Arai Pro Shade System Review

In six short words: Back to the drawing board gentlemen.

Before I completely wade in, I must say that my Arai RX-Q helmet is the best fitting, quietest, most comfortable, and least leaky helmet I’ve ever owned. And I’ve put close to 40k miles on it in the last three years. Perhaps I’m differnt than most, but coming from a cruiser background and loving the wind in my face, I almost always ride with the shield up unless the dust is blowing, the rain is falling, or the bugs are just too thick. And yeah, I flip it down when riding in 93+ degree temps (F).

But there is a lot of innovation happening in helments these days from the top of the line modelers like the Schuberth C3 Pro and the Shoei Neotech to the wildly innovative and upcoming Skully AR-1. And unfortunately, if the Pro Shade is is Arai’s response, it is anemic at best.

Even with a three year old helmet, I’ve resisted upgrading for a number of reasons. Not the least of which is that I’ve been hoping to land on Skully’s beta test program. So, when the Pro Shade System was announced I promptly got in line for Arai’s answer to the integrated sun shield. I received it two days before my last big ride and have put a little over 2000 miles on the shield.

External vs. Internal

First, let’s look at what drives Arai to create an external sun shield in the first place. Arai is demonstrably committed to the SNELL standard as per the Dexter Ford kerfuffle over his article in the NYT and subsequent firing from Motorcyclist magazine.

In short, no modular helmet meets the current SNELL standard, nor apparently do any of the full face helmets with internal visors. Thus, Arai is looking for an external solution. On the face of it, so far, so good.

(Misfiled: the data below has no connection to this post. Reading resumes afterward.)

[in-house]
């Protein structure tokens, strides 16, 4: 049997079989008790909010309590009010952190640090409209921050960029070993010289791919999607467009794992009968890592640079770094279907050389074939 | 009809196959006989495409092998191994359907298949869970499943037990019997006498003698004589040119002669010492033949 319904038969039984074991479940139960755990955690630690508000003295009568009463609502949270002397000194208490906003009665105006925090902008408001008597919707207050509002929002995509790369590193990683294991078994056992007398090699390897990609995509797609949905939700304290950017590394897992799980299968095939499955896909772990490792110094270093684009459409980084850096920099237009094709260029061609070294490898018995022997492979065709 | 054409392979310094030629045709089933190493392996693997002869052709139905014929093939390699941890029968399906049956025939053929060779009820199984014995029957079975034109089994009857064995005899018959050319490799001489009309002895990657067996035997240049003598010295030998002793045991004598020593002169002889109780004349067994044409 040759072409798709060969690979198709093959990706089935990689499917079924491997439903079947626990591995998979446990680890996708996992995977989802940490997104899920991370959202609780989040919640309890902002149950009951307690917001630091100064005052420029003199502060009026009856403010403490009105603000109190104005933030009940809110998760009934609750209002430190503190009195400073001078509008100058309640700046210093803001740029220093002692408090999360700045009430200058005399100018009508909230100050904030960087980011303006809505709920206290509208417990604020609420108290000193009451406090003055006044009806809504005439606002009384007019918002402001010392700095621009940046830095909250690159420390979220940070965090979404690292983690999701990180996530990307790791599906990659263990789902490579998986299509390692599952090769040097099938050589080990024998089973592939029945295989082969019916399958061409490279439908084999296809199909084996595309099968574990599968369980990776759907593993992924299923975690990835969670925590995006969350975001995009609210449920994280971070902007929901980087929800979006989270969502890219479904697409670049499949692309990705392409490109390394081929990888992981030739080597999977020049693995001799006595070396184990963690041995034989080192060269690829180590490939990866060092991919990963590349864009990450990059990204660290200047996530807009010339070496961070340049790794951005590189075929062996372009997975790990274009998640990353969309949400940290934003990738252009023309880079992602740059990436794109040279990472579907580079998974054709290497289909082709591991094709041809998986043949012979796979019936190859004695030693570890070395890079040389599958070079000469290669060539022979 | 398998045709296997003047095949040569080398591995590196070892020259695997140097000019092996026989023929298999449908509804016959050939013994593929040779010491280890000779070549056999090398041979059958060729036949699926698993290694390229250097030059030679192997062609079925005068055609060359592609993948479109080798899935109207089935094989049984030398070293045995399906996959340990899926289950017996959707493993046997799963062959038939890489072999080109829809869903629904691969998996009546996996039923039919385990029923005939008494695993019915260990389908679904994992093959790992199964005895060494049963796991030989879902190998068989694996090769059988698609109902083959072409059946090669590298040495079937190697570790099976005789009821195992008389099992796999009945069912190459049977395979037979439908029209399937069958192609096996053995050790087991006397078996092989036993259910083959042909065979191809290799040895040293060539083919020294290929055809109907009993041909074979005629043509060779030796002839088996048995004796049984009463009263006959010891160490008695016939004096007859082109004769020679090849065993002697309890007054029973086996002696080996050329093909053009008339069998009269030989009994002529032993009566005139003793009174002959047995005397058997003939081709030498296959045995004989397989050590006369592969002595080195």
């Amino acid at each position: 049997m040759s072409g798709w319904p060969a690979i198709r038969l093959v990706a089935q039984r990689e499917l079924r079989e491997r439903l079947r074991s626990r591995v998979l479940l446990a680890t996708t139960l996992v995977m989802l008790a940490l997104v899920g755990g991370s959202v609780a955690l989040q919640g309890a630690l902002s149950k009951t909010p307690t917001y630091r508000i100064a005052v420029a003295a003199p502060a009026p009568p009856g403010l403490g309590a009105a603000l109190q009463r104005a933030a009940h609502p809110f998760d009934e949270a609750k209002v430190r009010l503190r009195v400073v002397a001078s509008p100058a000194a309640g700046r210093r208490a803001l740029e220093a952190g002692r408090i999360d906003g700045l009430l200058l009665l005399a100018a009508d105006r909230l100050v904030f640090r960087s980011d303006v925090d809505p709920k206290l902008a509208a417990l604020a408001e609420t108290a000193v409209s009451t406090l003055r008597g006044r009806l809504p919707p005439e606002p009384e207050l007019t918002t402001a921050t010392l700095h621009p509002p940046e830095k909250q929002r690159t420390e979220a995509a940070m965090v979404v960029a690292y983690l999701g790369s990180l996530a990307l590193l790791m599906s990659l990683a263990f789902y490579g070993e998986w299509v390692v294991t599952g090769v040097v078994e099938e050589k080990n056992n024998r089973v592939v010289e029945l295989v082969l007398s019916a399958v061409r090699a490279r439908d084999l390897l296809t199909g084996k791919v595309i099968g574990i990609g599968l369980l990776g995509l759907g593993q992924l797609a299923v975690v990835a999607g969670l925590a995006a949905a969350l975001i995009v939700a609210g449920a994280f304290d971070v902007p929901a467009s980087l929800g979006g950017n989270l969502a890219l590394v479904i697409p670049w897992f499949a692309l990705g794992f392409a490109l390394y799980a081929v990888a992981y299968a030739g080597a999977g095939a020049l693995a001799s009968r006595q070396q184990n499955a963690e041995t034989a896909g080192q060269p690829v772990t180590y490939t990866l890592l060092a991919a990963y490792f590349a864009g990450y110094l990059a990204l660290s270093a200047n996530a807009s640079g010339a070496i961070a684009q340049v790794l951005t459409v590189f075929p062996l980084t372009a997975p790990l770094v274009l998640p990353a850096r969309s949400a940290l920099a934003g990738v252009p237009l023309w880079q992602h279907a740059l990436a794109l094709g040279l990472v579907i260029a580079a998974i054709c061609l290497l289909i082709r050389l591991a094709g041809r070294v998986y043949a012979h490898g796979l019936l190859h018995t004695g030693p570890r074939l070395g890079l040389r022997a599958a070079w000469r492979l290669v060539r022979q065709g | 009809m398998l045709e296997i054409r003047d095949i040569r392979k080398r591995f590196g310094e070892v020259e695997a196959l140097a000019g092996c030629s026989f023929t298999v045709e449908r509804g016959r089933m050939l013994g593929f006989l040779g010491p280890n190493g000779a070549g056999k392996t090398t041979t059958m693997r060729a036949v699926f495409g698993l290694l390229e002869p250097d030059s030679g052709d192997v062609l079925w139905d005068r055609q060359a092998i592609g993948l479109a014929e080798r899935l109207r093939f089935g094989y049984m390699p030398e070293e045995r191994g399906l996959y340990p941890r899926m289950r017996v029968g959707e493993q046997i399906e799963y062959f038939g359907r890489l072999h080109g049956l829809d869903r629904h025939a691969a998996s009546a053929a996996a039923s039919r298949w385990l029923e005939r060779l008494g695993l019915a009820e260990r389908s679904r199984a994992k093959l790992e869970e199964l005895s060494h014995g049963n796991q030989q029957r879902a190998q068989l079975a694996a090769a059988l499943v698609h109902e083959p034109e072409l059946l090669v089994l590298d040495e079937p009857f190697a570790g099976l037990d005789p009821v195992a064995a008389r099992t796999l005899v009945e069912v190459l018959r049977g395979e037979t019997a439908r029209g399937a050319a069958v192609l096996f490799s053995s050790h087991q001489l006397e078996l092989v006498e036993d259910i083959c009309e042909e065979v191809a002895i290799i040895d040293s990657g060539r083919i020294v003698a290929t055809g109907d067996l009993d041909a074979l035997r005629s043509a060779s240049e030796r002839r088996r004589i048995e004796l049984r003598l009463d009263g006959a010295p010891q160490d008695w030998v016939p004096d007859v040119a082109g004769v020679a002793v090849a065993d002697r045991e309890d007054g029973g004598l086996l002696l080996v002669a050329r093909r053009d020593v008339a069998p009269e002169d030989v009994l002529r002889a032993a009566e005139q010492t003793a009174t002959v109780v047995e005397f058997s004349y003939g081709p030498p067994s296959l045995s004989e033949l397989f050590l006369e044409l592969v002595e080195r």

Position One: Closed

Position One: Closed

So lets start with the good:

  • Watertight – spent about an hour all totaled in the rain with no inside leaking when completely locked to the helmet.
  • Pinlock ready – can’t beat this. All my existing Pinlock with brow-vent inserts work with the visor.
Position Two: Sun Screen Up

Position Two: Sun Screen Up

The not-so good:

  • Nosier than the normal shield, with a particularly shrill whistle when my head was turned sideways in the second position.
  • Only partially provides coverage in the first position. (Although I supposed this could be considered a feature as it does require you to tuck you chin to a more appropriately supportive neck angle to see out of the shield without the bottom of the sun visor in your way.) Non the less there is no coverage left or right as you can see from the photo.
  • Because it is external, the shield must be down for it to be used as a sun screen.
  • The brow venting feels cheep and frequently would not stay in position.
Position Three: Shield and Sun Screen Up

Position Three: Shield and Sun Screen Up

And the butt-ugly:

  • The sun screen doesn’t work as a visor. In the up position (position two) it is no help at all riding in sunrises or sunsets. It just doesn’t extend far enough to do any good.
  • At anything approaching passing speeds it will suddenly jump from position three to position four which was no fun on my neck at all.
Position Four: Damn that hurt!

Position Four: Damn that hurt!

I’ve been trying to come up with a riding scenario in which the Pro Shade System would be a valuable edition and 2000 plus miles later I’m still at a loss. To me and my style of riding, this just doesn’t provide any value at all.

The external solution just doesn’t cut it and the Arai engineers need to go back to the drawing board. This certainly won’t prevent me from buying another Arai helmet, but there is a slightly used Pro Shield for sale in the original packaging collecting dust on my garage shelf. (Comment if you are interested.)

No Stars
Spend your $100 on a steak dinner – you’ll get more mileage from it.

Update: Matt Chambers over at SF Moto arranged for a warranty replacement which allowed me to return it for a refund. (If you haven’t been in, make it a point. Matt went out of his way to reach out and help with this issue.)

He also said he’s ridden several different bikes (mostly sport bikes) and did not have the same problem. Perhaps my experience with the position change is related to the upright seating position of the Connie?